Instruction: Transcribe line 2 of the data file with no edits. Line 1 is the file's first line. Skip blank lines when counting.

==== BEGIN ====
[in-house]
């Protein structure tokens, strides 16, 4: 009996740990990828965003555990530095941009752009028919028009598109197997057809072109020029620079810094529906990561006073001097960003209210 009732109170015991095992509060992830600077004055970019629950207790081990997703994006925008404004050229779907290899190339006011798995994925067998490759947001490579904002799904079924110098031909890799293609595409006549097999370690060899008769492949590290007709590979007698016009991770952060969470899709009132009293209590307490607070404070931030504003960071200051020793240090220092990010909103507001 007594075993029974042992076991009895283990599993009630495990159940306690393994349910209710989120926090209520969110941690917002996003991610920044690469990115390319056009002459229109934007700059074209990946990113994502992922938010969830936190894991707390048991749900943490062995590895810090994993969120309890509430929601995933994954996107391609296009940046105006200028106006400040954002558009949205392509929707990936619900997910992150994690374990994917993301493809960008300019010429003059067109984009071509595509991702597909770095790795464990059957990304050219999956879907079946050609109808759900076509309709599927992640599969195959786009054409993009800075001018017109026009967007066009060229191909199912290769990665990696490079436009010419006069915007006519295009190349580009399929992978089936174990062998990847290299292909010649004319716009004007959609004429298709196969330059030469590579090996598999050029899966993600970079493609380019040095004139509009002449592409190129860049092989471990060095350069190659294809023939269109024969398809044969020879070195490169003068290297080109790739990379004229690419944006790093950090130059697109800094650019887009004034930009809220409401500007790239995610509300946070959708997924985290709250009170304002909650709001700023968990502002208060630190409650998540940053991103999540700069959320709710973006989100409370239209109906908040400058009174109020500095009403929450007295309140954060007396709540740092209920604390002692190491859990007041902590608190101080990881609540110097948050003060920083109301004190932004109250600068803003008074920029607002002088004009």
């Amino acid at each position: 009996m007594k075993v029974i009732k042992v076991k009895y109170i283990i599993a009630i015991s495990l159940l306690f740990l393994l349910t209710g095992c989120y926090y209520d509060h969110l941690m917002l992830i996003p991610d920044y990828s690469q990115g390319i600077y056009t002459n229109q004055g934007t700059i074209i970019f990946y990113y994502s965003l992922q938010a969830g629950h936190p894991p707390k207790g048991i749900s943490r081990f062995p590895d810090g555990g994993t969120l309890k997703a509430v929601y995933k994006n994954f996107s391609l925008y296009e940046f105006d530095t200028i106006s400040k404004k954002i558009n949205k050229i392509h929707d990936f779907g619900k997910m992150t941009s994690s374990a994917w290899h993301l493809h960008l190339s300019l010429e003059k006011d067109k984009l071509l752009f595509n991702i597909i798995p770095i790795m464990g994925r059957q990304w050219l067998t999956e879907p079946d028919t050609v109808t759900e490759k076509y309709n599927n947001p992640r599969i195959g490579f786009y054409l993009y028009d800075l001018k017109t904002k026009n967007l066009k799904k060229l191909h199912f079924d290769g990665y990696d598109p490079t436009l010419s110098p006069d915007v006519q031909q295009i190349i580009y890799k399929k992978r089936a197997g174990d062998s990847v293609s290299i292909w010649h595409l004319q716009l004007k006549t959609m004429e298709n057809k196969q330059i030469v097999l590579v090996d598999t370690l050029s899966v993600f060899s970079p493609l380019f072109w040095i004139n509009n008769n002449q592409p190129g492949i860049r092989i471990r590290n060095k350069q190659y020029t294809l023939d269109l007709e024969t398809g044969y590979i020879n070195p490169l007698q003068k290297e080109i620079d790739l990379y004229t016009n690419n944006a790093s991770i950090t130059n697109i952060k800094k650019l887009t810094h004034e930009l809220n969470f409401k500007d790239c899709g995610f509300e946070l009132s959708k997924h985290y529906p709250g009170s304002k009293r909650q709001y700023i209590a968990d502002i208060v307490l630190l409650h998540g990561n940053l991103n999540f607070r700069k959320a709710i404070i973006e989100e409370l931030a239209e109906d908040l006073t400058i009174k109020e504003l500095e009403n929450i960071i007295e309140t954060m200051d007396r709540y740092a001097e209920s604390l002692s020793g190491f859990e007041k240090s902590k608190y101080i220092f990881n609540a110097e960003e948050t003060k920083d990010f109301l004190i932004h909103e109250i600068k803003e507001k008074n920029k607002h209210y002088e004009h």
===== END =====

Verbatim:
């Protein structure tokens, strides 16, 4: 009996740990990828965003555990530095941009752009028919028009598109197997057809072109020029620079810094529906990561006073001097960003209210 009732109170015991095992509060992830600077004055970019629950207790081990997703994006925008404004050229779907290899190339006011798995994925067998490759947001490579904002799904079924110098031909890799293609595409006549097999370690060899008769492949590290007709590979007698016009991770952060969470899709009132009293209590307490607070404070931030504003960071200051020793240090220092990010909103507001 007594075993029974042992076991009895283990599993009630495990159940306690393994349910209710989120926090209520969110941690917002996003991610920044690469990115390319056009002459229109934007700059074209990946990113994502992922938010969830936190894991707390048991749900943490062995590895810090994993969120309890509430929601995933994954996107391609296009940046105006200028106006400040954002558009949205392509929707990936619900997910992150994690374990994917993301493809960008300019010429003059067109984009071509595509991702597909770095790795464990059957990304050219999956879907079946050609109808759900076509309709599927992640599969195959786009054409993009800075001018017109026009967007066009060229191909199912290769990665990696490079436009010419006069915007006519295009190349580009399929992978089936174990062998990847290299292909010649004319716009004007959609004429298709196969330059030469590579090996598999050029899966993600970079493609380019040095004139509009002449592409190129860049092989471990060095350069190659294809023939269109024969398809044969020879070195490169003068290297080109790739990379004229690419944006790093950090130059697109800094650019887009004034930009809220409401500007790239995610509300946070959708997924985290709250009170304002909650709001700023968990502002208060630190409650998540940053991103999540700069959320709710973006989100409370239209109906908040400058009174109020500095009403929450007295309140954060007396709540740092209920604390002692190491859990007041902590608190101080990881609540110097948050003060920083109301004190932004109250600068803003008074920029607002002088004009």